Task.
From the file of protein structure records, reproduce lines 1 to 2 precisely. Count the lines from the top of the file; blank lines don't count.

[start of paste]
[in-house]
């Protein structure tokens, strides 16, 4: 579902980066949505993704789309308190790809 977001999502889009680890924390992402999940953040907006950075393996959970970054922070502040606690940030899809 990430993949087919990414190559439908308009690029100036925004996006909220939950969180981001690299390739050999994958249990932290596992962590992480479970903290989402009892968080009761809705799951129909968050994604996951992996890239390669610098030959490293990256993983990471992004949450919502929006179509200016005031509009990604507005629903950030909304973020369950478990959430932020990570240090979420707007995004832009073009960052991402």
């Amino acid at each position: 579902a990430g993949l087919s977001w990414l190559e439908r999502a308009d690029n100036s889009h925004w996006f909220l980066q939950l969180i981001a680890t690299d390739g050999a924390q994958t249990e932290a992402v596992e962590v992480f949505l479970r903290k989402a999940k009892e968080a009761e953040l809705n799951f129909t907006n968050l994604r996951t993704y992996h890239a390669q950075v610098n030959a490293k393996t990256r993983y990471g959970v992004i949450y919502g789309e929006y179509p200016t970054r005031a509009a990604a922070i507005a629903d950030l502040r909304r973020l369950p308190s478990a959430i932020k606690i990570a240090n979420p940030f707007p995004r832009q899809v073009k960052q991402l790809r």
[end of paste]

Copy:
[in-house]
């Protein structure tokens, strides 16, 4: 579902980066949505993704789309308190790809 977001999502889009680890924390992402999940953040907006950075393996959970970054922070502040606690940030899809 990430993949087919990414190559439908308009690029100036925004996006909220939950969180981001690299390739050999994958249990932290596992962590992480479970903290989402009892968080009761809705799951129909968050994604996951992996890239390669610098030959490293990256993983990471992004949450919502929006179509200016005031509009990604507005629903950030909304973020369950478990959430932020990570240090979420707007995004832009073009960052991402």